From an old hand who knows all the Pentagon players, yesterday: ‘Think of Iraq as scene one, act one – that changing the world’s behavior and attitude towards terrorism won’t be stopping at Iraq’s border. The fact that Syria is acting up so soon [I had asked him about Syria] only means that they are moving their own timetable up. Mid East peace, among other things, depends on Syria and Iran’s giving up their harboring, training and supporting terrorism.’
This appears to be our objective, and it could hardly be more noble or important: Wipe out terrorism, bring freedom and democracy to the Middle East, save ourselves and the world from the chaos and catastrophy of widely dispersed weapons of mass destruction in highly irresponsible, untraceable hands.
What dismays a lot of us is that we launched the war with so little backing from even our traditional allies . . . that many we thought would help us or at least stay neutral seem to be causing us difficulty at best, strapping on suicide belts at worst . . . and that we may wind up fighting an endless supply of religious fanatics who are actually eager to die – a very hard fight to win, even if entirely justified.
(For a sobering – and I hope exceptionally simple-minded – animation of what we’ve started, click here. You can skip the first couple of screens, which are neither funny nor informative, and then just let the battle unfold. The thing to keep in mind, I think, is that our leaders can be really intelligent and well-intentioned, as President Johnson and Robert McNamara were in the Viet Nam era, and still make judgments that produce terrible results.)
If the plan has all along been for Iraq to be ‘act one, scene one,’ were the American people adequately clued into that? I am reminded of the ‘tooth lengthening’ I was counseled to undergo a few years ago. My tooth wouldn’t literally be lengthened; my gum would be cut back, lengthening the exposed area that my dentist had to work with in attaching a crown. A tooth way, way in the back. And as the specialist was getting deeper and deeper into the procedure, which wound up involving a cleaver and tongs and a couple of hammers and an ice pick – and a lot of blood and grunting (his grunting, which alarmed me even more than my own) – I got both scared (‘Verbose Financial Writer Dies in Bizarre Tooth Lengthening Mishap’) and angry. Why hadn’t they told me what I was getting into? I might still have agreed it was necessary, but it would have been more democratic to involve me in the decision. I was paying for it, after all.
To all of which gloomy thinking a largely liberal college classmate of mine, who believes in the Bush vision, responds: ‘The citizens of France, 54% to 33%, want the U. S. to win the war. We’ll see how many enemies we have. I think freedom will again win over the fellow-travelers of totalitarianism, and will bring most persons everywhere – even in Arabia – along because it is in their own best interest.’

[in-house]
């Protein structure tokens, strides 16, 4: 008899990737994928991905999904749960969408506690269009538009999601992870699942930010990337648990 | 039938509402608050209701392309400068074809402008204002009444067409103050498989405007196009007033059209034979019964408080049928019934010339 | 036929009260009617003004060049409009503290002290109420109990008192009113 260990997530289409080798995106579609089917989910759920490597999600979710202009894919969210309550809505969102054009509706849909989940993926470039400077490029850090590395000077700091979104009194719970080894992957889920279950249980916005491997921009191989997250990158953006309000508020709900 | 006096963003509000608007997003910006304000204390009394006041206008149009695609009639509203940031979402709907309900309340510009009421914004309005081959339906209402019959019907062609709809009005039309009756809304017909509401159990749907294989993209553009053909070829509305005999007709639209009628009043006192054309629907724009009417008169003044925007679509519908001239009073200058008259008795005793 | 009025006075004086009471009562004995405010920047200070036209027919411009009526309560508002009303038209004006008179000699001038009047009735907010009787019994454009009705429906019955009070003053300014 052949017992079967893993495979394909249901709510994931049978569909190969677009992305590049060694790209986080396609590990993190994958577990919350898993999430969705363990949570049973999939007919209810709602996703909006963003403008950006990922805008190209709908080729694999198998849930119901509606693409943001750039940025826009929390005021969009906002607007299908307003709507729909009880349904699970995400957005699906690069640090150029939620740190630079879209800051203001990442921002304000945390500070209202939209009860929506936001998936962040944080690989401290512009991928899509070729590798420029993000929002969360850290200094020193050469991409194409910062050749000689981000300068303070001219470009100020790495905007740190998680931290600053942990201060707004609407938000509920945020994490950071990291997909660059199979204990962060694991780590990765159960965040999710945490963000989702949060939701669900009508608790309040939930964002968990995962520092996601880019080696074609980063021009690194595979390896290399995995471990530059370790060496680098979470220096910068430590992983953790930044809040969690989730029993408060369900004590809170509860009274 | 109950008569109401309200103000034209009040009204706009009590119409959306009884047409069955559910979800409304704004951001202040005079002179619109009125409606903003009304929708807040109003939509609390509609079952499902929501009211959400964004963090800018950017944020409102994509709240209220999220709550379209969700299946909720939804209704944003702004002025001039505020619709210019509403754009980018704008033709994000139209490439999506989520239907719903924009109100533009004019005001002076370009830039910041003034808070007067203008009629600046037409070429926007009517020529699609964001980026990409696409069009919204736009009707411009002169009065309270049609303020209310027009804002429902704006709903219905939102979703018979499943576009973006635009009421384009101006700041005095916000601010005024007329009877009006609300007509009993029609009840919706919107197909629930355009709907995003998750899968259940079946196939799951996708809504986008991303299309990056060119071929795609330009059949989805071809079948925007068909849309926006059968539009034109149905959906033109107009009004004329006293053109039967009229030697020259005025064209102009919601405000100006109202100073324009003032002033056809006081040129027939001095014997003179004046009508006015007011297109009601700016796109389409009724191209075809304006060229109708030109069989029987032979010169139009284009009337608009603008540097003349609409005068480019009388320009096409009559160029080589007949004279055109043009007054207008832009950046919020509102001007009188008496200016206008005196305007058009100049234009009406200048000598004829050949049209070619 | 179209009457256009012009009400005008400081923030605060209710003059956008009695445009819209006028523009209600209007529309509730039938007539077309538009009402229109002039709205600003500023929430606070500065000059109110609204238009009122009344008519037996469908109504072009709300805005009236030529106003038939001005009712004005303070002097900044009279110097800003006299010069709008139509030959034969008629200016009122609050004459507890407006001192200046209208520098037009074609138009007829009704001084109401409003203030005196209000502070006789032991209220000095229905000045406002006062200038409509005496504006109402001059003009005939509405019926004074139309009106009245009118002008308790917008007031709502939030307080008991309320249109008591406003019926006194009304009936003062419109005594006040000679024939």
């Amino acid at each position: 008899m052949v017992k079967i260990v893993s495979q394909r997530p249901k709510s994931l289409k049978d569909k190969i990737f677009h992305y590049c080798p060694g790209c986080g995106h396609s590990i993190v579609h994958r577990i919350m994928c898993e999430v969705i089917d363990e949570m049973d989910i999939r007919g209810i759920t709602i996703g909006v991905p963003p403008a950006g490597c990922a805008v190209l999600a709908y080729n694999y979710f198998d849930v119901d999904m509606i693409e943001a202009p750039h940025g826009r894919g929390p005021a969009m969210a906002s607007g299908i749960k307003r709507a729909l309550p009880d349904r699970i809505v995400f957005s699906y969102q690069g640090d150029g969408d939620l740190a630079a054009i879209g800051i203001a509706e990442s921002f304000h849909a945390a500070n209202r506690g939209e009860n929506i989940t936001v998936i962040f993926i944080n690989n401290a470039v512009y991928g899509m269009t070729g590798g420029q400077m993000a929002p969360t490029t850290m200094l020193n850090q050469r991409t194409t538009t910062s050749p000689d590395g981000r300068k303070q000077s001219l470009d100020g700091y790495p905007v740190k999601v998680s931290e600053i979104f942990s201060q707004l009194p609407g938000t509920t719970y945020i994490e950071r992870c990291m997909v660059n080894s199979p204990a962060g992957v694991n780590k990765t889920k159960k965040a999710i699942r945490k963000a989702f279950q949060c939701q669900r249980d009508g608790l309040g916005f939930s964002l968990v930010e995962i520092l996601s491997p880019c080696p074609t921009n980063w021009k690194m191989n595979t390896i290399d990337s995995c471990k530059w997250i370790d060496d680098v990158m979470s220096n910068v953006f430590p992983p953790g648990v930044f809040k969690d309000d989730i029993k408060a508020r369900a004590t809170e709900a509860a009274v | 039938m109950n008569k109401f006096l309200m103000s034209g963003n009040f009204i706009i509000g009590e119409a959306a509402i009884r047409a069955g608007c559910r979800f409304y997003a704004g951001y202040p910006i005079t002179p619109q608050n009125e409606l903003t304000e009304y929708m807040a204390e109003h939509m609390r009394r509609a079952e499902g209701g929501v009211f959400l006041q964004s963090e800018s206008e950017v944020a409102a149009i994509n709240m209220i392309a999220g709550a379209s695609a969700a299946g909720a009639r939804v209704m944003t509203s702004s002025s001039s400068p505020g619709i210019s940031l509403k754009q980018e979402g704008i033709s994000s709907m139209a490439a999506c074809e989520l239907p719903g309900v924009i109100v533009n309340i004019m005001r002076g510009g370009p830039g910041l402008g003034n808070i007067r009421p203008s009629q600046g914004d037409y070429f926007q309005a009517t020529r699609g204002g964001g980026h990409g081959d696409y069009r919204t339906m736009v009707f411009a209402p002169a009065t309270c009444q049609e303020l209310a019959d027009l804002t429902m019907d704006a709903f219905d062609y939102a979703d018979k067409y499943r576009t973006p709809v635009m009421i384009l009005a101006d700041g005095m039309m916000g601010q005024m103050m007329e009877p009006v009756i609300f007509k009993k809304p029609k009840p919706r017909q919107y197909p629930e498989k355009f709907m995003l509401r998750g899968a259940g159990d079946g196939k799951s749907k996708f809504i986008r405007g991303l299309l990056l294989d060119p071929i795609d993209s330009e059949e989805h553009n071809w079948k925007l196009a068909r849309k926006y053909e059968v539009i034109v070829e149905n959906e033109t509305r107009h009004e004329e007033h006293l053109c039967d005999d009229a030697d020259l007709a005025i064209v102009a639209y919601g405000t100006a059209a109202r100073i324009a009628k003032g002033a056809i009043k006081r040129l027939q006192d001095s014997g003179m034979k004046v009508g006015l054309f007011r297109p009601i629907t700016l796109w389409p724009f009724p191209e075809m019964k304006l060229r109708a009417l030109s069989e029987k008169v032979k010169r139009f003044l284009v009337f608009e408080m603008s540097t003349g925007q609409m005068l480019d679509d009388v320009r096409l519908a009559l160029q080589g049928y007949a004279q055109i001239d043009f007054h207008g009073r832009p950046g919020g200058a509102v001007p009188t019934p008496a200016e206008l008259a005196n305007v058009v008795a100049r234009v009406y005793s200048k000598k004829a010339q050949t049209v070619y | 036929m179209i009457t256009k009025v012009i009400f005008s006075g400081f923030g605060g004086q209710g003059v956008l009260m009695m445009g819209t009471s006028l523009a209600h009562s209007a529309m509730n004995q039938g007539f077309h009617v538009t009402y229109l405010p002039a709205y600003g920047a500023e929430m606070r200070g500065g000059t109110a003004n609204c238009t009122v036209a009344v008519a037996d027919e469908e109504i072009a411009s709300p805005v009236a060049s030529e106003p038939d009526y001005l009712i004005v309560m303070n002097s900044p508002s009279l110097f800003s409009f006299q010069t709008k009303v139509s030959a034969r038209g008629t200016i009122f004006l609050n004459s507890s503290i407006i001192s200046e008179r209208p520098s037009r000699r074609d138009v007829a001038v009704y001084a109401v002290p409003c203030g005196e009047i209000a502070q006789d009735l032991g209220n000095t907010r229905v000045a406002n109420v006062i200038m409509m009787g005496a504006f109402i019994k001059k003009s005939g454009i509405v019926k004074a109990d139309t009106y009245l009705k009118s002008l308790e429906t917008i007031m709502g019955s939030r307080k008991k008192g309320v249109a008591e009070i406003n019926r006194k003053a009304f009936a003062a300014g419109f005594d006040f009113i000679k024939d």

I totally hope my classmate and the Bush Administration are right. (Even so, I cannot believe a more sensitive diplomacy for the last two years would not have allowed us to proceed with broader support.) But the Holy War part of it gives me special pause. Religious hatreds, once enflamed, are not easily extinguished. Sure we’re the good guys. But if a billion Muslims don’t see it that way, we still have a gigantic problem and will need all the good will we can get – which is why I wish we hadn’t alienated so many people in the cavalier way we killed the Kyoto Protocol and other treaties, backed out of the Mid East and Korean peace processes, and showed contempt for the UN before belatedly deciding to seek its support.
For those worried about Holy War – and even about the erosion of the separation of church and state – this item from the Australian Broadcasting Corporation will bring little comfort. (‘US soldiers in Iraq asked to pray for Bush . . . Thousands of marines have been given a pamphlet called ‘A Christian’s Duty,’ a mini prayer book which includes a tear-out section to be mailed to the White House pledging the soldier who sends it in has been praying for Bush.’)
All that being said, I think Andy Rooney’s conclusion to this week’s commentary may have said it best: ‘I wish my America had never gotten into this war, but now that we’re in it, I want us to win it.’
Quote of the Day
We've forgotten all the sacrifices that the people who've gone before us made to give us this wonderful life that we have. We accept it; we take it for granted; we think it's our birthright. The facts are, it's precious, it's fragile -- it can disappear.~Ross Perot, 1988
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